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Development of a Small-Bore Gasoline Direct-Injection Engine, and Enhancement of Its Performance Using Multiple-Injection Strategies
ISSN: 1946-3936, e-ISSN: 1946-3944
Published November 07, 2020 by SAE International in United States
Citation: Jose, J., Mittal, M., and Ramesh, A., "Development of a Small-Bore Gasoline Direct-Injection Engine, and Enhancement of Its Performance Using Multiple-Injection Strategies," SAE Int. J. Engines 14(1):2021, https://doi.org/10.4271/03-14-01-0008.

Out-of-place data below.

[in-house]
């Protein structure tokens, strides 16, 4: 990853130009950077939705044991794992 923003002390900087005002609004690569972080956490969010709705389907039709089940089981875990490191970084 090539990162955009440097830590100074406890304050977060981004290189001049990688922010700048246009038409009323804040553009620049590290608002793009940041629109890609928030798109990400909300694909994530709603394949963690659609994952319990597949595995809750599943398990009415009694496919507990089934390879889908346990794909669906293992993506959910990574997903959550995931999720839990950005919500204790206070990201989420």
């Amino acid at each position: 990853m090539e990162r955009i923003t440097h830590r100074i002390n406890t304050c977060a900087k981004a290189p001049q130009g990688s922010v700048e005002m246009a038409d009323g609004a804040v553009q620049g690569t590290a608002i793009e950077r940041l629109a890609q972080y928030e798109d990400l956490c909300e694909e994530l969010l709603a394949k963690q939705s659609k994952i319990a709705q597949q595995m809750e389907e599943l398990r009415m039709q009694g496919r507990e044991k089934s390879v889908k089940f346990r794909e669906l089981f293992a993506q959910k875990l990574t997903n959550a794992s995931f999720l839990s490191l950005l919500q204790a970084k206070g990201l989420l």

Gasoline direct-injection (GDI) engines are finding increasing applications due to their potential benefits such as low fuel consumption and superior performance. However, their use in small engines poses challenges in locating the injector and avoiding the fuel impingement on the combustion chamber walls. The selection of suitable injection timing(s) and injection of fuel in multiple pulses can overcome these difficulties. In the present work, a small-bore spray-guided GDI engine was developed by modifying a base carbureted engine. Detailed experiments and supporting CFD simulations were conducted to study the influence of the number of injections per cycle and injection timings on the performance, emissions, and combustion characteristics including cycle-to-cycle variations. It was found that the homogeneity of the fuel-air mixture was improved and fuel impingement was reduced with multiple injections. A computational fluid dynamics (CFD) study revealed that early injections in the case of multiple injections led to a slightly richer mixture near the spark plug at the time of ignition. This enhanced the combustion rate and reduced the flame initiation duration. In-cylinder temperature estimated using CFD simulation was also found to be lower by 40 K to 45 K with multiple injections. This allowed more advanced knock-limited spark timings (KLST) to be used for higher efficiency. Direct injection of fuel extended the lean operating limit of air-fuel ratios and also enhanced the combustion stability as compared to a port-fuel-injection (PFI) mode. Injection timings were limited to the intake stroke for single and multiple injections based on stable engine operation beyond which the engine misfires. On the whole, engine performance and stability were improved with the use of multiple-injection strategies.